Show Me The Money For The Runoff!

Below is the Albuquerque Journal article that appeared October 21, 2017 on page C-1 of the Metro / New Mexico section.

Typical Journal giving the headline to the Republican when the Democrat has more money raised. In 17 days, Tim Keller is given $125,000 in public finance, Tim Keller’s Measured Finance committee raises another $110,000, and Dan Lewis raises $200,000 in private funds. You can expect a lot more to be raised and a lot more negative ads.

The donations are the usual suspects.

Lewis raises nearly $200K for mayoral runoff
By Martin Salazar / Journal Staff Writer
Friday, October 20th, 2017 at 6:14pm

ALBUQUERQUE, N.M. — City Councilor Dan Lewis has raised nearly $200,000 since advancing to Albuquerque’s mayoral runoff, while State Auditor Tim Keller has received just over $125,000 in city funds to run his campaign, according to the latest round of campaign finance reports filed Friday afternoon.
The runoff between Lewis and Keller is Nov. 14, although early voting begins Wednesday.

Dan Lewis

Most of the money raised by Lewis, a Republican, has come from local companies and business owners, although several political action committees have also contributed to his campaign, including ABQ Coalition for a Healthy Economy, which gave Lewis’ campaign $5,192. That was one of the groups fighting the proposed mandatory paid sick leave ordinance, which was defeated on Oct. 3.

“We hit our goal — exactly where we planned to be,” Lewis told the Journal.

His report shows that he spent $90,000 — mostly on television ad buys — and had about $110,000 in his campaign war chest as of Thursday.

Keller — a Democrat who received city funds because he qualified to run as a publicly financed candidate — had cash on hand of close to $126,000.

Tim Keller

The political action committee backing Keller’s mayoral run, meanwhile, has raised close to $90,000 since the Oct. 3 election. About a third of that came from unions, although OLÉ, one of the groups backing the sick leave ordinance contributed .

“There’s a real choice to be made, and people are excited for Nov. 14,” said Neri Holguin, chairwoman of ABQ Forward Together. “Albuquerque can choose between more of the Berry administration or real change for our city.”

Make Albuquerque Safe, the Santolina-backed political action committee opposing Keller, reported just $3,500 in contributions and a negative closing balance. The $3,500 contribution was from Western Albuquerque Land Holdings — owner of 21 square miles of land covered by the Santolina Master Plan west of Albuquerque.

Cynthia Borrego, one of the City Council District 5 candidates, reported receiving a little more than $15,000 in city funds for her runoff campaign. Her opponent, Robert Aragon, had not filed his campaign finance report as of press time, according to the city clerk’s website.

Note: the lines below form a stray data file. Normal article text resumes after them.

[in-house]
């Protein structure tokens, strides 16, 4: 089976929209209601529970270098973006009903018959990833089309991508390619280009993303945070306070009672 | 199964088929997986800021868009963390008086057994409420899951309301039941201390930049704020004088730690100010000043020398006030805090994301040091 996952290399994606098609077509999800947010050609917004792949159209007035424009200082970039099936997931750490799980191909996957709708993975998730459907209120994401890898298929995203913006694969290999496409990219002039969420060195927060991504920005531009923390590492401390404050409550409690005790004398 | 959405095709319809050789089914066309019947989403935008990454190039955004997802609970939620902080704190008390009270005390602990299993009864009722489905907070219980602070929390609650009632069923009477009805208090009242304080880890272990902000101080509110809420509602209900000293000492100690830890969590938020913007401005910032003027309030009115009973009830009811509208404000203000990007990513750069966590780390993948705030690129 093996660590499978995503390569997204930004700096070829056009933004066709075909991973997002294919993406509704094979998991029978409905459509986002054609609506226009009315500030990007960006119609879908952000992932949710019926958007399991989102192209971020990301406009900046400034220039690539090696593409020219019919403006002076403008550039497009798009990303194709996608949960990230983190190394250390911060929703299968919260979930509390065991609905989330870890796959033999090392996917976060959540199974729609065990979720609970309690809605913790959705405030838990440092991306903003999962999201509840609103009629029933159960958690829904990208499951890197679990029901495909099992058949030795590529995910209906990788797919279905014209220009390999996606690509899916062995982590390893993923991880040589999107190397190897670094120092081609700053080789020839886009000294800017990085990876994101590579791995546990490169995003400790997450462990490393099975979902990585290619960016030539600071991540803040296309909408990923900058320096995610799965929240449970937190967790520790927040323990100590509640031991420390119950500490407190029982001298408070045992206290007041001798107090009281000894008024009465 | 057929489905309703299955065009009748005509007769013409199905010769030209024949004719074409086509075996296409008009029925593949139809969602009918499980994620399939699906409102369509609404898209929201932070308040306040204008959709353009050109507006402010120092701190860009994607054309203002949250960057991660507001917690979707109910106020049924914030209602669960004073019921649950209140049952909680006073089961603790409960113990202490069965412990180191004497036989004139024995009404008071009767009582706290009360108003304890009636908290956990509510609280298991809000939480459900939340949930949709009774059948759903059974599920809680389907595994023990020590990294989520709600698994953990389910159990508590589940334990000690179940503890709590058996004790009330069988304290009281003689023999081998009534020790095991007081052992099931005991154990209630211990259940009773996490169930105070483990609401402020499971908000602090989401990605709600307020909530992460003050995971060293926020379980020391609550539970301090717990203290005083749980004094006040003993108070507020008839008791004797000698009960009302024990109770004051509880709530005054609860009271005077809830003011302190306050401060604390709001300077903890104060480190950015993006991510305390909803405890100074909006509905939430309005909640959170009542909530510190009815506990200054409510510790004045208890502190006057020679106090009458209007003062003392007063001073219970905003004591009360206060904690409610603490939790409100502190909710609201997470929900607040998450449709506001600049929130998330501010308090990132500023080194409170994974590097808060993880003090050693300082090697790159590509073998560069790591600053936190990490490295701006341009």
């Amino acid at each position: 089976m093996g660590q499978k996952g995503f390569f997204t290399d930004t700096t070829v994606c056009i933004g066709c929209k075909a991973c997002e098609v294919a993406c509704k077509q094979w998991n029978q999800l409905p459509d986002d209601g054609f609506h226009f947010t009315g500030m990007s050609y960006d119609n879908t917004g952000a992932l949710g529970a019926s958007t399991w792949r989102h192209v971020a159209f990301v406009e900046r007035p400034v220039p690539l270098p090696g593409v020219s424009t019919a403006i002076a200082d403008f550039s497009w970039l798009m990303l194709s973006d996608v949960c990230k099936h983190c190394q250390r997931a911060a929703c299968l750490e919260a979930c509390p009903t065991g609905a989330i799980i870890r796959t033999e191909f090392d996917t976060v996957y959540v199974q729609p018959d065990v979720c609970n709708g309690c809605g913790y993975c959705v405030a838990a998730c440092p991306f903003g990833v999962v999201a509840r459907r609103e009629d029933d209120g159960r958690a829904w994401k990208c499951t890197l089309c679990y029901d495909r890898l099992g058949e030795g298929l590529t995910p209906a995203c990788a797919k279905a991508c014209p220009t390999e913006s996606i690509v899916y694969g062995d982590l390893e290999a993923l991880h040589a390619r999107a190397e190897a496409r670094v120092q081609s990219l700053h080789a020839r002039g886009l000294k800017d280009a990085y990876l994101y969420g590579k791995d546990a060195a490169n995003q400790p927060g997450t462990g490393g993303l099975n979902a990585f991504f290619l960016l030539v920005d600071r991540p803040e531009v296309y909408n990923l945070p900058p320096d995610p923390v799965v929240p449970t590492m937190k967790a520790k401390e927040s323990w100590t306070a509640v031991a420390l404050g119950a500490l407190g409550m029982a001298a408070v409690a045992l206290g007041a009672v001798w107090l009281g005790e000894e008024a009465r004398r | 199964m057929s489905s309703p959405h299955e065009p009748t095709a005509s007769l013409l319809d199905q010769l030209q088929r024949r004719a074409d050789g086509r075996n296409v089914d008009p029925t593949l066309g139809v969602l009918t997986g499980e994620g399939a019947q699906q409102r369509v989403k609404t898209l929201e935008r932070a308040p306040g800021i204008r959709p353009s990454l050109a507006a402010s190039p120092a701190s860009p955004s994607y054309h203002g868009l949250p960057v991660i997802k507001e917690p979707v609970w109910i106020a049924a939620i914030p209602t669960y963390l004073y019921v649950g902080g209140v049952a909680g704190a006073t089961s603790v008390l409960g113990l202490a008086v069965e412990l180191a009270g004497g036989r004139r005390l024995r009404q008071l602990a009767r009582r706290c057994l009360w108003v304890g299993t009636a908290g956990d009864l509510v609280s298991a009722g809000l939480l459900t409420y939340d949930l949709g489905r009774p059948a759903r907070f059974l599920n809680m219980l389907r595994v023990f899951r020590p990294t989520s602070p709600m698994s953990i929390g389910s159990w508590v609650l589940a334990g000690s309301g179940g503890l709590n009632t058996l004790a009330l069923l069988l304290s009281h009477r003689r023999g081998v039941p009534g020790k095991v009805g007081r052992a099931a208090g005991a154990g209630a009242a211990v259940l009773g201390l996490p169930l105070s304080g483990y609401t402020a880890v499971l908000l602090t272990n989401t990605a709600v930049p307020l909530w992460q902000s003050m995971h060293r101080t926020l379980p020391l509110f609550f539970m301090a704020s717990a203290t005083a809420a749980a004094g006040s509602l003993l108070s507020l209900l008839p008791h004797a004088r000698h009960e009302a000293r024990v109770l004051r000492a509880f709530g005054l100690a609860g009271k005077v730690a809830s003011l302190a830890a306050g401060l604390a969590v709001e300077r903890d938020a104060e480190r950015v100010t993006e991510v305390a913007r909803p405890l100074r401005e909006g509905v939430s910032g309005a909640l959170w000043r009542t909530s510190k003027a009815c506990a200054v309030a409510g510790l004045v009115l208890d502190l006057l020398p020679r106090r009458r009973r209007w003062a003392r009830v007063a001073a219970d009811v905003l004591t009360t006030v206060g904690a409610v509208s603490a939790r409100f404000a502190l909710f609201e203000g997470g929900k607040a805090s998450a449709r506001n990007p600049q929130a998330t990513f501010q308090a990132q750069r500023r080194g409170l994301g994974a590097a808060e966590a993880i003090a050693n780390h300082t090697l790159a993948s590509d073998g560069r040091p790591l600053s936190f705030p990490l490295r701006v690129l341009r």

Top contributors to Lewis’ campaign include: John Bode Jr. and John Bode Sr., of Bode Aviation Inc., who each contributed $5,000; Michael Castro of Shepards Properties, $5,192; Toby Garcia of Garcia Honda, $5,192; Rebecca Weh, of CSI Aviation, $5,000; Chris Archuleta of Superior Ambulance, $5,000; Mary Merrell of Amcare Inc., $5,000; Thomas Tinnin of Tinnin Investments Inc., $5,000; Dorothy and Larry Rainosek of Frontier Restaurant who gave a combined $6,000; Walking by Faith, $5,000; ABQ Coalition for a Healthy Economy, $5,192; Debbie Harms, of NAI Maestas & Ward, $5,192; Michael Merrell of Amcare Inc., $5,000; New Mexico Restaurant Investors Inc., $5,192; Jalapeno Corporation/Harvey Yates, $5,000; Steven Maestas, with Maestas Development Group, $5,000; Dale Armstrong of TLC Plumbing, $5,100; New Mexico NAIOP PAC, $5,192; Allen Weh of CSI Aviation, $5,000 and Victory Jury of Summit Electric Supply, $5,000.

Top contributors to ABQ Forward Together include: Southwest Regional Council of Carpenters, $20,000; OLÉ, $7,000; AFSCME, $5,000; Ed Garcia of Garcia Honda, $5,000; Julian Garcia of Automundo de Garcia, $5,000; and IBEW PAC Voluntary Fund, $5,000.

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Pete Dinelli was born and raised in Albuquerque, New Mexico. He is of Italian and Hispanic descent. He is a 1970 graduate of Del Norte High School, a 1974 graduate of Eastern New Mexico University with a Bachelor's Degree in Business Administration and a 1977 graduate of St. Mary's School of Law, San Antonio, Texas. Pete has a 40 year history of community involvement and service as an elected and appointed official and as a practicing attorney in Albuquerque. Pete and his wife Betty Case Dinelli have been married since 1984 and they have two adult sons, Mark, who is an attorney and George, who is an Emergency Medical Technician (EMT). Pete has been a licensed New Mexico attorney since 1978. Pete has over 27 years of municipal and state government service. Pete’s service to Albuquerque has been extensive. He has been an elected Albuquerque City Councilor, serving as Vice President. He has served as a Worker’s Compensation Judge with Statewide jurisdiction. Pete has been a prosecutor for 15 years and has served as a Bernalillo County Chief Deputy District Attorney, as an Assistant Attorney General and Assistant District Attorney and as a Deputy City Attorney. For eight years, Pete was employed with the City of Albuquerque both as a Deputy City Attorney and Chief Public Safety Officer overseeing the city departments of police, fire, 911 emergency call center and the emergency operations center. While with the City of Albuquerque Legal Department, Pete served as Director of the Safe City Strike Force and Interim Director of the 911 Emergency Operations Center. Pete’s community involvement includes being a past President of the Albuquerque Kiwanis Club, past President of the Our Lady of Fatima School Board, and Board of Directors of the Albuquerque Museum Foundation.